For equity issuers, many o the most signicant changes in the Dodd-Frank Act occur in thearea o corporate governance. SEC Chairman Mary L. Schapiro said in remarks at StanordUniversity Law School, “…the Commission’s job is to ensure that our rules supporteective communication and accountability among the triad o governance participants:shareholders, as the owners o the company; directors, whom the owners elect to overseemanagement; and executives, who manage the company day to day.”Here are just some o the provisions o the Dodd-Frank Act aecting equity issuers:
Increased Proxy Access
Te Act grants the SEC the authority to require issuers to include in the proxy ballotshareholders’ nominees to the board o directors. Te SEC acted quickly on proxy access, anissue they have been considering since 2003.On August 25th, the Commission voted 3-2 to allow shareholders to use the issuer’s proxy solicitation materials or this purpose. Tis rule change will be eective or meetings on orabout March 1, 2011.
Prohibition on Broker Voting
National securities exchanges are required to prohibit broker discretionary voting onthe election o directors, executive compensation, and other signicant matters to bedetermined by the SEC. Te NYSE already precludes broker discretionary voting onelection o directors, but this provision extends the restriction to other exchanges andproxy matters.Te eect o these provisions will be to make it easier or shareowners to nominatedirector candidates, and companies will no longer be able to rely on the broker vote topass management’s proposals. Tis makes it essential that issuers learn as much as possibleabout their shareowners’ voting records – and particularly any tendency toward activism by institutional investors.Proxy solicitors and advisory rms can assist the board and management in this regard by providing a voting history or key shareowners. Such rms also have analytical tools thatenable them to predict how certain categories o shareowners may vote on various proxy proposals. Additionally, the ability o equity issuers to communicate eectively with theirowners in contested situations will be critical, requiring a close working partnership withthe rm responsible or the design and delivery o proxy materials that can help investors tomake inormed decisions.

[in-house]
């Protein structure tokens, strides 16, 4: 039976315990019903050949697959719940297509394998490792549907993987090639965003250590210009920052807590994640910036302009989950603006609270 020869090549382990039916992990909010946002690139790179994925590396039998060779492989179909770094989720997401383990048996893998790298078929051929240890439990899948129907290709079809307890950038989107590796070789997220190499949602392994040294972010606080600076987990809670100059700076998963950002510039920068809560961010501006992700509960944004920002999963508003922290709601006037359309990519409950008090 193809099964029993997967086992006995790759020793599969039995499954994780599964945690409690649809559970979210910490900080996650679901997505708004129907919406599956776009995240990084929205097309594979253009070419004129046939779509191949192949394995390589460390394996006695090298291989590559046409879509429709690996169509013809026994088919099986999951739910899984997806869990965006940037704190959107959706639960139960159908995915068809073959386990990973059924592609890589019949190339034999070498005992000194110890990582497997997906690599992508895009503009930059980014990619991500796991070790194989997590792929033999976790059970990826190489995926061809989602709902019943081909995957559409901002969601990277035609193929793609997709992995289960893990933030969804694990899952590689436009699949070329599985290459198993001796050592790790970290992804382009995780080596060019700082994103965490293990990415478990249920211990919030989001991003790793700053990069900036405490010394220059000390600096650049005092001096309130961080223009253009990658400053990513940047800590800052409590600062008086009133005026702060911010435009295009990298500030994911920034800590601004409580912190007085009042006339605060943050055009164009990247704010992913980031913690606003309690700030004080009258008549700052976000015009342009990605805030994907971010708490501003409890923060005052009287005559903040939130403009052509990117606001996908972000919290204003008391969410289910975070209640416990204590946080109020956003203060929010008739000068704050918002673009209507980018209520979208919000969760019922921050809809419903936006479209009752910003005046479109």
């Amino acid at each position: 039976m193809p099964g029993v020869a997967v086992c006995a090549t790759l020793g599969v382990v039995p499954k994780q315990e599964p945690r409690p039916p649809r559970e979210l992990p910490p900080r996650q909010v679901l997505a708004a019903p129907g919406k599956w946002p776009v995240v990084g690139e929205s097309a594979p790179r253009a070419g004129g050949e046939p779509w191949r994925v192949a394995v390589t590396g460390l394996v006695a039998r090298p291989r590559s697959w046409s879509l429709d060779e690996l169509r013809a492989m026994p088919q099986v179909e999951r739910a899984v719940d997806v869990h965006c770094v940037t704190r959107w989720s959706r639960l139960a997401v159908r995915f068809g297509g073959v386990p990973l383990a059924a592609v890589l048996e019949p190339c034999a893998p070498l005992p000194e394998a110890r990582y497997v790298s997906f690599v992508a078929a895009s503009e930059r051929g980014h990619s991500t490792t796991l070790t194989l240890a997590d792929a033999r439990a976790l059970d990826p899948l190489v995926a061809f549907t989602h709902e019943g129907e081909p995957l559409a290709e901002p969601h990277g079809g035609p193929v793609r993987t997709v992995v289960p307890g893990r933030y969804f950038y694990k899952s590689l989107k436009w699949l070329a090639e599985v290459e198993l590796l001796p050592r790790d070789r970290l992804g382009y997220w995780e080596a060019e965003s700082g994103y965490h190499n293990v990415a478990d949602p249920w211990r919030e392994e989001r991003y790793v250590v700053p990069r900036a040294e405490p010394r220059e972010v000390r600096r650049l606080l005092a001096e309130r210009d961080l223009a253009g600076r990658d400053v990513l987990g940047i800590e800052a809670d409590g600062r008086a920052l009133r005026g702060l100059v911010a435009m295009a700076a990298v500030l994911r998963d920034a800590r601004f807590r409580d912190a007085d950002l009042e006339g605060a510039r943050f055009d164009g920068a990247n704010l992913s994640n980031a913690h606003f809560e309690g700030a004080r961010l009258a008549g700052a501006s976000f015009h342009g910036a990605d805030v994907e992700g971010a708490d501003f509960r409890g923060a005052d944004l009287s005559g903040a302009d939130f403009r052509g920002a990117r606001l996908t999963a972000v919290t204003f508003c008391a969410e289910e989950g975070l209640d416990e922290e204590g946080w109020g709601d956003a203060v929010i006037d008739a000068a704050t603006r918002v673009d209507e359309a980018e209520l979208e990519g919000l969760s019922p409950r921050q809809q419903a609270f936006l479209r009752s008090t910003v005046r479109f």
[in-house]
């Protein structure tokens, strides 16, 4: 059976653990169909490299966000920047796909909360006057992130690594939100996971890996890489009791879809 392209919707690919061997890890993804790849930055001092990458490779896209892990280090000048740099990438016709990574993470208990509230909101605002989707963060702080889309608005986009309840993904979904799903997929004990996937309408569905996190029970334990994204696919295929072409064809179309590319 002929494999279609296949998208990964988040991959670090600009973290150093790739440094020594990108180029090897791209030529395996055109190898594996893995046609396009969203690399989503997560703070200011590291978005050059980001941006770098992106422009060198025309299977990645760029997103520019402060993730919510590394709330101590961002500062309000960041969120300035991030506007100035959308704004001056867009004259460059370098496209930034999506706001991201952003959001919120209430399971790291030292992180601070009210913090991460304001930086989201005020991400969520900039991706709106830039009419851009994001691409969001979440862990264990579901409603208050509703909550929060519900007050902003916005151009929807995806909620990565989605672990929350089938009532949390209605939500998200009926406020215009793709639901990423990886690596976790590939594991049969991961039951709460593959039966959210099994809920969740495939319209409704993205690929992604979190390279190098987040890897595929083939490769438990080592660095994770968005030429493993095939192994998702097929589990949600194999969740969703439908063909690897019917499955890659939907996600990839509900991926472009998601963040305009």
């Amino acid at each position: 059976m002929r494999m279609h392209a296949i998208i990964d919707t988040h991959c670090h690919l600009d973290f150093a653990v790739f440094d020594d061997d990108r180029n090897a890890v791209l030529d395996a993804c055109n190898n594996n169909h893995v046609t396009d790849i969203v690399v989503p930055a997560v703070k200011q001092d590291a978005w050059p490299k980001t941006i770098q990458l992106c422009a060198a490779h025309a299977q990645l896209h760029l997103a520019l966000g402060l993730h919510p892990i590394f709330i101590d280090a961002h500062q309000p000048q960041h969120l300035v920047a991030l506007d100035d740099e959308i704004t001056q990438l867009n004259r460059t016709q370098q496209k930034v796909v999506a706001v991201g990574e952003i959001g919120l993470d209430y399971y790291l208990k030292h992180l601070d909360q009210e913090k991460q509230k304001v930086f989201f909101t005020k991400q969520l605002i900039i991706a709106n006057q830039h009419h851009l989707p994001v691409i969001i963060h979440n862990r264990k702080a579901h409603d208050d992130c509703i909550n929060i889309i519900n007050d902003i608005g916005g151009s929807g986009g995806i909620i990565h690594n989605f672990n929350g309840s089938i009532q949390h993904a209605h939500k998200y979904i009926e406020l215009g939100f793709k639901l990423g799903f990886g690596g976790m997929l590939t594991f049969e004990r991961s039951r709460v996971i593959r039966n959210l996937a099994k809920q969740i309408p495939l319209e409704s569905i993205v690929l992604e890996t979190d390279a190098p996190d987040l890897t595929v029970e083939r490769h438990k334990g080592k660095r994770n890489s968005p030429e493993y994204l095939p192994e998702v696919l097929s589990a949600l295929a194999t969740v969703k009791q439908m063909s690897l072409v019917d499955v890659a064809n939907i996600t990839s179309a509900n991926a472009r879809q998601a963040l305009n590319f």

“…the Commission’s job is toensure that our rules supporteffective communicationand accountability amongthe triad of governanceparticipants: shareholders, asthe owners of the company;directors, whom the ownerselect to oversee management;and executives, who managethe company day to day.”
— Mary L. SchapiroSEC Chairman